By Pierre Kosmidis
Photos submitted by Jeremy Strozer and used with permission
World War 2 has been described as the largest ever conflict humankind has experienced. As the years go by, memories fade, new conflicts and asymmetrical threats are currently on the headlines and the younger generations are losing touch with what has happened on the battlefields and beyond, over 7 decades before our time.
Author Jeremy Strozer decided to write a series of short stories, which tell the events of WW2 from a personal perspective of persons directly or indirectly involved with the events that unfolded during wartime.
www.ww2wrecks.com has reached out to Jeremy Strozer, to learn more about his books and share with a wider audience his views on WW2. His books may be downloaded free of charge.
Tell us about your books and yourself.
I come from the foreign policy community with a background in story telling and improvisational acting. By combining these three areas of passion in my life, I attempt to take on the character, tell the story from his/her perspective, and then teach a little history, hoping to influence future leaders through the appreciation that war is a very human experience. Originally from California, I came to Washington, D.C. to help change the world. I’ve been lucky enough to travel quite a bit in my career, living abroad for some long stretches, and learning a lot about war in the process.
Why did you choose to present WW2 through first-hand account stories, based on true facts?
The The 20th Century’s War is based between 1898 through to 2017, and is heavily influenced by WW2. Each story takes about fifteen minutes to read, during which time you get to see about five minutes of someone’s life in which war changed them. Following each story is a short narrative of the true background from the event the reader just witnessed. In this way, each reader can go through the event with the main character, knowing everything the character knows at that time, and learning with them. Then, the reader will understand the event in greater context, learning a little history along the way.
The reason I write this way is to teach history through personal engagement with true events. I feel story telling – putting someone in the moment – is the best way to understand historical events. Telling these personal moments from an individual perspective, even one of fiction since I can’t interview most of the people alive before 1950, the reader is able to have an emotional connection with that history and that person.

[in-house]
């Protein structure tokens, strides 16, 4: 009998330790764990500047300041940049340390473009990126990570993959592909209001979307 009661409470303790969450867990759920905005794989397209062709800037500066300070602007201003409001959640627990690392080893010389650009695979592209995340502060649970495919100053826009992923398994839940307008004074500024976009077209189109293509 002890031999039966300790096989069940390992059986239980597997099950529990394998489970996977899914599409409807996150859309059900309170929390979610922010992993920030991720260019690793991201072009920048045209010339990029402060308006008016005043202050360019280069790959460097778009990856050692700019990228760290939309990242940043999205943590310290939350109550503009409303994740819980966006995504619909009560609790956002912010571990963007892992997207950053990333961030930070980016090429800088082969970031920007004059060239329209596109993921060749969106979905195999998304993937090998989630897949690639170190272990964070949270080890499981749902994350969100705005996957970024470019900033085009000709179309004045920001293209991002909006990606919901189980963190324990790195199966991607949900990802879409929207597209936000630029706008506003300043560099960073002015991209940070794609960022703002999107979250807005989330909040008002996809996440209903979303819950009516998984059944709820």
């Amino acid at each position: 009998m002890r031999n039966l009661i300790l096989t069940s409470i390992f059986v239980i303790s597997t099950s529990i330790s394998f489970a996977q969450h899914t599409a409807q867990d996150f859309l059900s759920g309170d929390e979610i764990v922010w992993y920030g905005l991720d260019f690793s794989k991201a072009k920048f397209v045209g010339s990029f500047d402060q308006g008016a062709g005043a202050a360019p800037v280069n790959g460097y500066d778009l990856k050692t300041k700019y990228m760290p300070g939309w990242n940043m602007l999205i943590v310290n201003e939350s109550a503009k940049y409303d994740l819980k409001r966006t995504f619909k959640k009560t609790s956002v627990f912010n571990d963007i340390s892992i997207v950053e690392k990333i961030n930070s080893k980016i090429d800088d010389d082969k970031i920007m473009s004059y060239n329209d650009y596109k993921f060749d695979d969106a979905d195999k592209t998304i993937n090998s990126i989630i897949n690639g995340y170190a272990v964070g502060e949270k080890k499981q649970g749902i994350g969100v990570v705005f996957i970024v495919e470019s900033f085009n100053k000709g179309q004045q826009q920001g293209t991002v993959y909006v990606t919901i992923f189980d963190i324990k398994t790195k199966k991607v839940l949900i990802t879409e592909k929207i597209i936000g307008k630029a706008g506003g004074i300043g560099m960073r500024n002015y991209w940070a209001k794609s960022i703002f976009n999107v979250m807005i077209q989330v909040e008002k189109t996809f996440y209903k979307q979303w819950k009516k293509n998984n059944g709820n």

I chose to present WW2 through true stories because I want readers to walk away from each story thinking: that could be me. I identify with the character. What would I have done in that situation?
Self-questioning is one of the most powerful ways in which to learn.
Here is a short audio snippet from my story Imperial, from Volume 1:
What is the message you would want to deliver to your readers?
I want every future decision maker to understand when (s)he orders military action, it is people – many more civilians than military – who are touched by that order. As the father of an enthusiastic son and daughter, I want them to grow up. As they grow, I wish they could contribute to a world in which they do not have to suffer through experiencing war, helping others escape the same ordeal.
This picture says it all for me.
How relevant are the lessons learned from WW2 today?
Everything we hear about in the news today, everything we read in the papers, everything in our Twitter and Facebook feeds is related to The 20th Century’s War, which included WW2. The decisions now being made in capitals throughout the world, and by people currently experiencing war as refugees, civilians, military personnel, funders of aid organizations, brothers, sisters, cousins, or long-lost relatives of those suffering today owe that experience to events in WW2 and The 20th Century’s War in general. We cannot escape the influence of history. Therefore, may we at least learn the lessons of history to compel the world toward Peace.
Next projects in line?
I just published Threads of The War, Volume IV. After a short break, I’ll be tackling the more than 2,000 remaining stories in my collection to be written. This should provide enough material for approximately 100 more books in the series. Considering I acquire new stories every day, I could write for the rest of my life and not be done creating the tapestry of human history in The 20th Century’s War. I am reaching out to schools to bring these short stories into the classroom. I’m also preparing a TedX talk on this writing, and hoping to deliver that in the coming year. Ideally, I’d like to turn these into podcasts, so I can share them with an audio, as well as reading, audience.